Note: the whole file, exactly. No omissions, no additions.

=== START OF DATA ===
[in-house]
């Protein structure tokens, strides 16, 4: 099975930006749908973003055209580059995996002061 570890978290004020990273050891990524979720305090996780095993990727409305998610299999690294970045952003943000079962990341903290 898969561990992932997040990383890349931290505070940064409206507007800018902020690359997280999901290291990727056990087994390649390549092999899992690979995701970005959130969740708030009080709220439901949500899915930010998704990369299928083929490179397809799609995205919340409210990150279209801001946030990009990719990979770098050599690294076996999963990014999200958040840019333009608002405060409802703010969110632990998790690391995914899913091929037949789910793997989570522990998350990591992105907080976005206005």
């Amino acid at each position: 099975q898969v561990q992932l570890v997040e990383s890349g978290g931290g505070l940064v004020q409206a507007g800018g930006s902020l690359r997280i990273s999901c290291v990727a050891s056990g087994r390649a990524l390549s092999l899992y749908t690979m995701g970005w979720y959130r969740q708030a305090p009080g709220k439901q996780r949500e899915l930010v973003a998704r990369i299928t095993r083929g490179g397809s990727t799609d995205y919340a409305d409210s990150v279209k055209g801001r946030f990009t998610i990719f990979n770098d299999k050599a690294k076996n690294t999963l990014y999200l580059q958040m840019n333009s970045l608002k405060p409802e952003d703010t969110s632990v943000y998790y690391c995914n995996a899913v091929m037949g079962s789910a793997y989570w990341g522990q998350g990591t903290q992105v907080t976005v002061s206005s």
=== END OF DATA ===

[in-house]
């Protein structure tokens, strides 16, 4: 099975930006749908973003055209580059995996002061 570890978290004020990273050891990524979720305090996780095993990727409305998610299999690294970045952003943000079962990341903290 898969561990992932997040990383890349931290505070940064409206507007800018902020690359997280999901290291990727056990087994390649390549092999899992690979995701970005959130969740708030009080709220439901949500899915930010998704990369299928083929490179397809799609995205919340409210990150279209801001946030990009990719990979770098050599690294076996999963990014999200958040840019333009608002405060409802703010969110632990998790690391995914899913091929037949789910793997989570522990998350990591992105907080976005206005």
């Amino acid at each position: 099975q898969v561990q992932l570890v997040e990383s890349g978290g931290g505070l940064v004020q409206a507007g800018g930006s902020l690359r997280i990273s999901c290291v990727a050891s056990g087994r390649a990524l390549s092999l899992y749908t690979m995701g970005w979720y959130r969740q708030a305090p009080g709220k439901q996780r949500e899915l930010v973003a998704r990369i299928t095993r083929g490179g397809s990727t799609d995205y919340a409305d409210s990150v279209k055209g801001r946030f990009t998610i990719f990979n770098d299999k050599a690294k076996n690294t999963l990014y999200l580059q958040m840019n333009s970045l608002k405060p409802e952003d703010t969110s632990v943000y998790y690391c995914n995996a899913v091929m037949g079962s789910a793997y989570w990341g522990q998350g990591t903290q992105v907080t976005v002061s206005s």